EYEWITNESS LOCAL NEWSDocumentary About Southern WV Prescription Drug Abuse Now Available
from Eyewitness News Online
Reported by: Kennie Bass
Web Producer: Kennie Bass
Reported: Jul. 1, 2013 5:46 PM EDT
Updated: Sep. 3, 2013 4:29 PM EDT
Charleston , Kanawha County , West Virginia
It is touted as an unflinching look at rampant drug abuse in Southern West Virginia.
"The last thing you think of before you go to sleep at night is how can I get me a fix in the morning? And when your eyes first open up that morning that's the first thing you think of, is how are you gonna get it?" from the film "Oxyana."
Sean Dunne's documentary "Oxyana" takes you deep inside /southern West Virginia's prescription drug epidemic. The Brooklyn, N.Y.-based director talked with people in Oceana and throughout Wyoming County about the realities and impact of oxycontin.
"This town and Wyoming County in particular struck me as a place that had a particularly bad problem, a high concentration of addicts," Dunne said. "But I think our travels around West Virginia and my travels around the country and the world, this is a problem that doesn't discriminate."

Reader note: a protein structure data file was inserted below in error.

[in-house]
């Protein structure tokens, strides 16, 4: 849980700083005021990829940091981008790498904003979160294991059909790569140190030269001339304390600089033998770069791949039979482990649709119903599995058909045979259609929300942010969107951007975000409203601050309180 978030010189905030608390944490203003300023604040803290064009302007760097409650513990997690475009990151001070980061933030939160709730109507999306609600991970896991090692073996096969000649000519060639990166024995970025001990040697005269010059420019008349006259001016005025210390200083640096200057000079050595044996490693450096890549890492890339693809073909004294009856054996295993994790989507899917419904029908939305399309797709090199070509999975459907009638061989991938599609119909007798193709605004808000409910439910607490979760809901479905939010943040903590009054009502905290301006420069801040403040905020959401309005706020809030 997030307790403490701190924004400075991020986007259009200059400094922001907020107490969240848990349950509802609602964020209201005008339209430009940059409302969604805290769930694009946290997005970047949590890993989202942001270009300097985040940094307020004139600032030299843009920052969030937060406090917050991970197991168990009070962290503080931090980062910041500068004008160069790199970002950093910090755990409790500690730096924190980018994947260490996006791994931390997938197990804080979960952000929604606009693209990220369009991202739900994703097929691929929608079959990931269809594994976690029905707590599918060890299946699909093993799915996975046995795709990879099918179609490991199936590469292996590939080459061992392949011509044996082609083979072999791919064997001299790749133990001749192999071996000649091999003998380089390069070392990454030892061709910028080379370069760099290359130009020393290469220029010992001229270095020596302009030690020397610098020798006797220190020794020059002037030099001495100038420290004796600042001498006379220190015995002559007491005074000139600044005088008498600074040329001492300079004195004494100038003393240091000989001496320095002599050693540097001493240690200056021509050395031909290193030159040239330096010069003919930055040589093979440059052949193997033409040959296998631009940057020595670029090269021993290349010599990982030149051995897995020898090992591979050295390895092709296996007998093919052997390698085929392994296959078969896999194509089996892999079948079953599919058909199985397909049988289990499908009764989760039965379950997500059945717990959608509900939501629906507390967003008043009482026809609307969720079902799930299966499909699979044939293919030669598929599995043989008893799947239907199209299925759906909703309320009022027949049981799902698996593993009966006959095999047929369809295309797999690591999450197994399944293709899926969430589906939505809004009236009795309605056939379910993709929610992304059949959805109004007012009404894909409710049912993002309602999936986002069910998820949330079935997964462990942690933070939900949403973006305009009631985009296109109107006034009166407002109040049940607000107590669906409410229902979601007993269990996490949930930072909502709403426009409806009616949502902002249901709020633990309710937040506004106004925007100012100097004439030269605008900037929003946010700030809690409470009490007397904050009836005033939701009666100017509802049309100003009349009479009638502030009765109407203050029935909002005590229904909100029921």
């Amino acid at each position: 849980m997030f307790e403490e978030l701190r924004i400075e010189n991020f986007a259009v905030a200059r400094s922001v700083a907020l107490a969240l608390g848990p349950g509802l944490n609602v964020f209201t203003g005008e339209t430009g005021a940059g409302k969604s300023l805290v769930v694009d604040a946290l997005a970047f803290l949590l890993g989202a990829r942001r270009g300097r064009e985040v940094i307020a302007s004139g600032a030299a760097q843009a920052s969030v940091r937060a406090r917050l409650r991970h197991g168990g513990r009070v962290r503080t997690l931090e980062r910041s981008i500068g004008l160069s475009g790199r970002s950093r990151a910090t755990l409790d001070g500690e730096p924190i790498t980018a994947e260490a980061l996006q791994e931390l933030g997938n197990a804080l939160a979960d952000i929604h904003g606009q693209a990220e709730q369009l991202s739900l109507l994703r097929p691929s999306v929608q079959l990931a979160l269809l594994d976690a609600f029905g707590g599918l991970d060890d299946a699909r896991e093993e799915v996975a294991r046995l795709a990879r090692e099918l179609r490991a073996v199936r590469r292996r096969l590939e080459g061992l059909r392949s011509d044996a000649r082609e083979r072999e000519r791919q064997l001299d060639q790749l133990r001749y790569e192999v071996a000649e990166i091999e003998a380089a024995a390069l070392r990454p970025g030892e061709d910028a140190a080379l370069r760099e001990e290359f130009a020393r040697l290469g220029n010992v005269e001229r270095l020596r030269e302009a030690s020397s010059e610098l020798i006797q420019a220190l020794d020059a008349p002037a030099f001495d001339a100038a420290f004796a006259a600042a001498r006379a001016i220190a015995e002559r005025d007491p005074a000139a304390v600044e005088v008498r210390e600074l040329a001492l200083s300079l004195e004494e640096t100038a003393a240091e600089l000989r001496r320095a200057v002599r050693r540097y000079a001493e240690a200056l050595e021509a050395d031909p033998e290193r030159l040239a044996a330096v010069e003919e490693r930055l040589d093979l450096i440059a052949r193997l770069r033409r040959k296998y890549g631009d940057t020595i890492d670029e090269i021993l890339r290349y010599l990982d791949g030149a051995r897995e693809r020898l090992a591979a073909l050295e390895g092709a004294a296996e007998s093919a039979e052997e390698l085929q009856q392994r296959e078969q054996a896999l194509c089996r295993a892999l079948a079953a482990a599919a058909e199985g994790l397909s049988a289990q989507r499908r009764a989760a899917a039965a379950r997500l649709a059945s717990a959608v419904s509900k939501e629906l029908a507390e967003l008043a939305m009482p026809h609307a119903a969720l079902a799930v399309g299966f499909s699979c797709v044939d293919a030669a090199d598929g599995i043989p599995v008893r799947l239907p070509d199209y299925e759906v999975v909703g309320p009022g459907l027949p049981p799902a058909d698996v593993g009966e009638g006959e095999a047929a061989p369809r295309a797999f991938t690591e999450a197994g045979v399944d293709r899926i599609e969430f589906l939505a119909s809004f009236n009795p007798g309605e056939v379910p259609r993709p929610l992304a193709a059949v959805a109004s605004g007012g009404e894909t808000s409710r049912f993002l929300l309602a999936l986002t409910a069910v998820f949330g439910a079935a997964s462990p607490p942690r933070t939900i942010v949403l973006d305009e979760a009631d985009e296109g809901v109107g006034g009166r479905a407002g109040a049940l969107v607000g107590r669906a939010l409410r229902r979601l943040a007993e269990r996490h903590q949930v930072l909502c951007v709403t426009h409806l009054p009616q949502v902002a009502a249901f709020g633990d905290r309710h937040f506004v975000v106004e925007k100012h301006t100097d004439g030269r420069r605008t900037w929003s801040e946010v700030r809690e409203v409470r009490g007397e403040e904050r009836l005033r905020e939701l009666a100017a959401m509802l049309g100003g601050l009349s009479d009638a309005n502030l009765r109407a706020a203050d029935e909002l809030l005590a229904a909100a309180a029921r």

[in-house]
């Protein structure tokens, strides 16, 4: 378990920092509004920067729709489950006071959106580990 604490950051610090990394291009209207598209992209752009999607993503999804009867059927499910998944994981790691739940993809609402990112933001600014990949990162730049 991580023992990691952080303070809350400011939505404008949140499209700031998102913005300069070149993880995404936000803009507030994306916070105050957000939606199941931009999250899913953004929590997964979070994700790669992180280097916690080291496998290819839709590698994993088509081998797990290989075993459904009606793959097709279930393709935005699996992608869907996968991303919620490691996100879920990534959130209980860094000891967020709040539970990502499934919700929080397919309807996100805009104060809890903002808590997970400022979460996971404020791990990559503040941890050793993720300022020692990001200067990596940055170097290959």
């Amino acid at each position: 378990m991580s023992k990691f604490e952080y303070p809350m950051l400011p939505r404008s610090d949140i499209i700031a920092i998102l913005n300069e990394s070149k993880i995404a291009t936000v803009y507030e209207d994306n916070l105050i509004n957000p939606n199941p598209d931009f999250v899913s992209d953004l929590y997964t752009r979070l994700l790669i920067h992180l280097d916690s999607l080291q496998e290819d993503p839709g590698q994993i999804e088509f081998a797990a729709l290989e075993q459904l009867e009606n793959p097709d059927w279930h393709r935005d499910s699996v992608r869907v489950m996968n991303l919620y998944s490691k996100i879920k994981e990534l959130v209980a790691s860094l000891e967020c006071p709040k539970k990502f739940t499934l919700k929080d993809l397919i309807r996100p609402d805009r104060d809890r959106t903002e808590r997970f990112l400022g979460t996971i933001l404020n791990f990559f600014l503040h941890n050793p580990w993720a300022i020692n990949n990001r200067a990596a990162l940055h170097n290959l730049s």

Reaction to Dunne's work has been swift and unforgiving. Wyoming County residents complained he was mischaracterizing the situation. However, most, if not all of the people criticizing Dunne had not yet seen the film.
Dunne said he understands West Virginians wanting to defend their home, but he insists the problem is real and must be examined.
"I'd say just keep an open mind," Dunne said. "I didn't set out to throw anyone under the bus or hurt anyone. This is purely, this is a film about a drug problem in a particular area and a particular area that's going through a pretty dark time right now. Just go into it with an open mind."
Dunne premiered "Oxyana" at the Tribeca Film Festival in April, capturing the award for Best New Documentary Director.
He has described Wyoming County as one of the most beautiful places he has ever seen, populated by many who have lost the will to live.
"I really do think that there's hope," Dunne said. "I really do in my gut think that's there's hope for this place and these people. And the hope is in the people. Wyoming County, Southern West Virginia, it's filled with great people with great hearts. There needs to be a little bit of a changing in the way we look at drugs as a society. Hopefully, this film will go towards that."
The movie is now available to watch on this website.
You can stream the film on your computer or tablet device, download it or purchase a DVD or Blu-Ray.
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